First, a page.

The farmer is surprisingly supportive. He is not the supportive type. I could write about my take on the origin of this deficit, but I’m sure his family reads the blog. So let me just say that he really came through, and then, when I had my guard down, he said, “Why didn’t you get funding when you were not so close to running out?”
This is, of course, a logical question from a man who runs a small business with the cash flow equivalent of a prep-school student on spring break. The farmer is good with money. He could make his farm work on any amount of money.
And this is my problem in life, I think. I have something good. Like a company that is on fire, or a relationship that is on fire, and I do something to mess it up. Not really really mess it up. But mess it up just a little. Like, maybe something is wrong with me that I can’t have things just going well.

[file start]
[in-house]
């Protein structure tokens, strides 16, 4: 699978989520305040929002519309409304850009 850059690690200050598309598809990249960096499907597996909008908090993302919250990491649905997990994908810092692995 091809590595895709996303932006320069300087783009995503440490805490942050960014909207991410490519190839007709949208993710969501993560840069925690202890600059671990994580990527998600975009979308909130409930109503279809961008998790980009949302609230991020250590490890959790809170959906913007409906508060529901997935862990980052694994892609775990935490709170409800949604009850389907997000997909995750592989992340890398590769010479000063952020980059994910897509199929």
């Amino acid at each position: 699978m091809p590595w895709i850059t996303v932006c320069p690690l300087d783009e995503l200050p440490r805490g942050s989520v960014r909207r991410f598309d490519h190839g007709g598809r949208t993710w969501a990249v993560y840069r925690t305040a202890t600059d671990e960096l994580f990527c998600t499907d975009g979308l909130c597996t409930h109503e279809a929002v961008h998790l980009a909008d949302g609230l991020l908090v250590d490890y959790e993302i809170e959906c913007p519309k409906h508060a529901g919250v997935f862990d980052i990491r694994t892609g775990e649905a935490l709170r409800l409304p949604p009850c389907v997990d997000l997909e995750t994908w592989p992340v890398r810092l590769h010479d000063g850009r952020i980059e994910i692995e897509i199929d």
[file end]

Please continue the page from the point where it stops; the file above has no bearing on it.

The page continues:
But we end up having a truly romantic night where I am even being vulnerable—difficult for me—and the farmer is making me feel like I can conquer the world. Or at least fund our next payroll.
And then, on the drive home, I'm spoiling it again. He is holding my hand and I tell the farmer that the woman in the book got a horse. I remind the farmer that I want a horse. She got it for her son. And my son wants a horse.
The farmer does not like horses. But now he says, “Okay, maybe.”
And I say, “Great. How much is it?”
He says, “Don’t ask me about the horse while I’m driving.”
I know this isn't going over well. So I switch to one of my favorite negotiating tactics: Silence. Sometimes if you are silent the other person will say something that gives you another opening for getting what you want.
Instead, in the silence, I think about how maybe I should just drop it. Maybe I should practice now, seeing that I have a chance to have a nice drive home with a nice guy. I should take that and not mess it up. And then maybe, if I practice this for a while, then when investors tell me again that I have a great company that is totally fundable, I won’t screw that up either.